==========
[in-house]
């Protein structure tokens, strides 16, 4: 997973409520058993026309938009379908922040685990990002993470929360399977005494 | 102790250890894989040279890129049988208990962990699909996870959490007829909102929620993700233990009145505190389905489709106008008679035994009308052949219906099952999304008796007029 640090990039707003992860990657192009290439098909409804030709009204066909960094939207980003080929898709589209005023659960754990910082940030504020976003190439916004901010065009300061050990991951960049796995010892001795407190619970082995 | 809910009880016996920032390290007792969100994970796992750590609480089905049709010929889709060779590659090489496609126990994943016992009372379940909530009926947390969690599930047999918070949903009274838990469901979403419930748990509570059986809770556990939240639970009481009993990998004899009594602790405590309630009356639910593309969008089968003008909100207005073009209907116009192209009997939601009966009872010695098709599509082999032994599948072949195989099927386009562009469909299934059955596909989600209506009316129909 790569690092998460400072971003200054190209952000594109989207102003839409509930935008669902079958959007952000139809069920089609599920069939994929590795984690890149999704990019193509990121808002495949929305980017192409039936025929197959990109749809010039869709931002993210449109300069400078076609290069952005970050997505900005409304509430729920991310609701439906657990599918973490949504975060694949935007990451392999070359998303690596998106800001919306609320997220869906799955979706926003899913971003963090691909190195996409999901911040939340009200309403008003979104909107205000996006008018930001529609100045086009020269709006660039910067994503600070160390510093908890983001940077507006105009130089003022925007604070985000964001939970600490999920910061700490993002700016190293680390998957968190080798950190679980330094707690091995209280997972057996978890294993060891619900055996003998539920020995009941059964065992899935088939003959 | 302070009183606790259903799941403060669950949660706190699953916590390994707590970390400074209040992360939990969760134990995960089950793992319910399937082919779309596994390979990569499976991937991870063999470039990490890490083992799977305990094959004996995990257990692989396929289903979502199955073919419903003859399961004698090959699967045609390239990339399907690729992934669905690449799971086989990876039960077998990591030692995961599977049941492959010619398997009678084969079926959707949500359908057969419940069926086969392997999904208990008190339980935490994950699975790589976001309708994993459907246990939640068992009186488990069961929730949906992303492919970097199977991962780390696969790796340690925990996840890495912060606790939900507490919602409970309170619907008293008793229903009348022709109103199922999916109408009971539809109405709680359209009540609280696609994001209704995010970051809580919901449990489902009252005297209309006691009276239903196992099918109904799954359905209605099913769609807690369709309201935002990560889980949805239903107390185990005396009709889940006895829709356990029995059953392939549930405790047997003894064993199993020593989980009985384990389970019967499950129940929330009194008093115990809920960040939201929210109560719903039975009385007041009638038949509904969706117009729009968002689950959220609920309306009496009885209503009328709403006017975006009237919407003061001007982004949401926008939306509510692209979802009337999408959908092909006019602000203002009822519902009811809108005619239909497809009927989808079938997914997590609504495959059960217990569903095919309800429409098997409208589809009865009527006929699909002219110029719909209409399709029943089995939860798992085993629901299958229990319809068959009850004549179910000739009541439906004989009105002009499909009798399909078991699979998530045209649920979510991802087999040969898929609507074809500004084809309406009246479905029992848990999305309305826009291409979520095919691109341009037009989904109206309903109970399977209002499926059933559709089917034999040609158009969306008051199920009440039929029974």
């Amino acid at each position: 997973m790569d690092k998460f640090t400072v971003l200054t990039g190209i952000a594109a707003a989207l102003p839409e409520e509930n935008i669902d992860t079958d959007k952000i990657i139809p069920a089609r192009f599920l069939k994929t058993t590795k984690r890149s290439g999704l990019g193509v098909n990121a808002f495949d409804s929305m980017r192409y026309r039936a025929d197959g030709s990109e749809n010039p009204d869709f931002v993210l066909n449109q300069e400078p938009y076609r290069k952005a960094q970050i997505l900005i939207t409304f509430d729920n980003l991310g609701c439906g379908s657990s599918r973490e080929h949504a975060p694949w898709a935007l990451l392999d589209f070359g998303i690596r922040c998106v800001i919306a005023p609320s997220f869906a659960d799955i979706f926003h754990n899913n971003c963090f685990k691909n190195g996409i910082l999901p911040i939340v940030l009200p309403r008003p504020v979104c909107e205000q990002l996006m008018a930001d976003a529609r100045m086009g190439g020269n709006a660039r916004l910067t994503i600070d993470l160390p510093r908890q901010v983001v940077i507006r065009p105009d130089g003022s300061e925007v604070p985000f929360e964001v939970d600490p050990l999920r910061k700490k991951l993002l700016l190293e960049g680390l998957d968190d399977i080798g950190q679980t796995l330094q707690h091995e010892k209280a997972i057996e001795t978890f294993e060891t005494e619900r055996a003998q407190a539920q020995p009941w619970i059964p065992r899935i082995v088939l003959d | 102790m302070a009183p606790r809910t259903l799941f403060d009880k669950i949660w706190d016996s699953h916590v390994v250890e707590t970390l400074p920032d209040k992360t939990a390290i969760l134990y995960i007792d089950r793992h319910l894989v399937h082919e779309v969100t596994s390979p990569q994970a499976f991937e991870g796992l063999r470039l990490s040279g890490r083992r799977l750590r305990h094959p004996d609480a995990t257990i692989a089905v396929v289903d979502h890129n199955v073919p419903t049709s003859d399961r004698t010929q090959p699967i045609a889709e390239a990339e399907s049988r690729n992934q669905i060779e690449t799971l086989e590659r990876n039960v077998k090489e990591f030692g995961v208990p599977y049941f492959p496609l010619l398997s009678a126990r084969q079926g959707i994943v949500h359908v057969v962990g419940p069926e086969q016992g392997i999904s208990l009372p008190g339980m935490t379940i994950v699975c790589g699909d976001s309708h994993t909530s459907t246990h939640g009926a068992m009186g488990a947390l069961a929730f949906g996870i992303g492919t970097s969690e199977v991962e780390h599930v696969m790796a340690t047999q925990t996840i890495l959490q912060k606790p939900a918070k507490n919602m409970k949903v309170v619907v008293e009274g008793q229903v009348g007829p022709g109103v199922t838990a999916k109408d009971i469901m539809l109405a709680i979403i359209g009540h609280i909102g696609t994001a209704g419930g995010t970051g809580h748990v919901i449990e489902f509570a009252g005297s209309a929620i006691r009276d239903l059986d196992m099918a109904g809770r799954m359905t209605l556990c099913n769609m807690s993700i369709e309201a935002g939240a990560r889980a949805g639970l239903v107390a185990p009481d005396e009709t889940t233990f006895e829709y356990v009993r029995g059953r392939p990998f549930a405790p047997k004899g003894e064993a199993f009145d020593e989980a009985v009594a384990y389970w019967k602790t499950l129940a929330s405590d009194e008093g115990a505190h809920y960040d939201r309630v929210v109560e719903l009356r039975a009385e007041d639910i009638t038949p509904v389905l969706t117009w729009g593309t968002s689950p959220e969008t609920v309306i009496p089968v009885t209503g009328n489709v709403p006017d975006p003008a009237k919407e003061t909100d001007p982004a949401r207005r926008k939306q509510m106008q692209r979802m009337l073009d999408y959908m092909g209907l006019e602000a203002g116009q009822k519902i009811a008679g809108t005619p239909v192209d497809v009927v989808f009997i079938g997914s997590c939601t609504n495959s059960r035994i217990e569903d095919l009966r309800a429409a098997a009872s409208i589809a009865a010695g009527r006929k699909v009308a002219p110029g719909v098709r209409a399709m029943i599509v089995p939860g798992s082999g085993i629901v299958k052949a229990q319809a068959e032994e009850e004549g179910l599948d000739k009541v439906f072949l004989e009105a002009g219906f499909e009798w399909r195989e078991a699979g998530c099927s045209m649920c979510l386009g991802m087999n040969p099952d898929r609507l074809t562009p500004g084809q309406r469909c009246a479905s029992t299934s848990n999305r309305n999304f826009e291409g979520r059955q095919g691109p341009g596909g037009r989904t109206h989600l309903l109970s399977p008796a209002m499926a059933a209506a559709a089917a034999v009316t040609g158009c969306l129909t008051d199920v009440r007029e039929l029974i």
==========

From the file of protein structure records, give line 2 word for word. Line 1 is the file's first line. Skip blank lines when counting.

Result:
């Protein structure tokens, strides 16, 4: 997973409520058993026309938009379908922040685990990002993470929360399977005494 | 102790250890894989040279890129049988208990962990699909996870959490007829909102929620993700233990009145505190389905489709106008008679035994009308052949219906099952999304008796007029 640090990039707003992860990657192009290439098909409804030709009204066909960094939207980003080929898709589209005023659960754990910082940030504020976003190439916004901010065009300061050990991951960049796995010892001795407190619970082995 | 809910009880016996920032390290007792969100994970796992750590609480089905049709010929889709060779590659090489496609126990994943016992009372379940909530009926947390969690599930047999918070949903009274838990469901979403419930748990509570059986809770556990939240639970009481009993990998004899009594602790405590309630009356639910593309969008089968003008909100207005073009209907116009192209009997939601009966009872010695098709599509082999032994599948072949195989099927386009562009469909299934059955596909989600209506009316129909 790569690092998460400072971003200054190209952000594109989207102003839409509930935008669902079958959007952000139809069920089609599920069939994929590795984690890149999704990019193509990121808002495949929305980017192409039936025929197959990109749809010039869709931002993210449109300069400078076609290069952005970050997505900005409304509430729920991310609701439906657990599918973490949504975060694949935007990451392999070359998303690596998106800001919306609320997220869906799955979706926003899913971003963090691909190195996409999901911040939340009200309403008003979104909107205000996006008018930001529609100045086009020269709006660039910067994503600070160390510093908890983001940077507006105009130089003022925007604070985000964001939970600490999920910061700490993002700016190293680390998957968190080798950190679980330094707690091995209280997972057996978890294993060891619900055996003998539920020995009941059964065992899935088939003959 | 302070009183606790259903799941403060669950949660706190699953916590390994707590970390400074209040992360939990969760134990995960089950793992319910399937082919779309596994390979990569499976991937991870063999470039990490890490083992799977305990094959004996995990257990692989396929289903979502199955073919419903003859399961004698090959699967045609390239990339399907690729992934669905690449799971086989990876039960077998990591030692995961599977049941492959010619398997009678084969079926959707949500359908057969419940069926086969392997999904208990008190339980935490994950699975790589976001309708994993459907246990939640068992009186488990069961929730949906992303492919970097199977991962780390696969790796340690925990996840890495912060606790939900507490919602409970309170619907008293008793229903009348022709109103199922999916109408009971539809109405709680359209009540609280696609994001209704995010970051809580919901449990489902009252005297209309006691009276239903196992099918109904799954359905209605099913769609807690369709309201935002990560889980949805239903107390185990005396009709889940006895829709356990029995059953392939549930405790047997003894064993199993020593989980009985384990389970019967499950129940929330009194008093115990809920960040939201929210109560719903039975009385007041009638038949509904969706117009729009968002689950959220609920309306009496009885209503009328709403006017975006009237919407003061001007982004949401926008939306509510692209979802009337999408959908092909006019602000203002009822519902009811809108005619239909497809009927989808079938997914997590609504495959059960217990569903095919309800429409098997409208589809009865009527006929699909002219110029719909209409399709029943089995939860798992085993629901299958229990319809068959009850004549179910000739009541439906004989009105002009499909009798399909078991699979998530045209649920979510991802087999040969898929609507074809500004084809309406009246479905029992848990999305309305826009291409979520095919691109341009037009989904109206309903109970399977209002499926059933559709089917034999040609158009969306008051199920009440039929029974």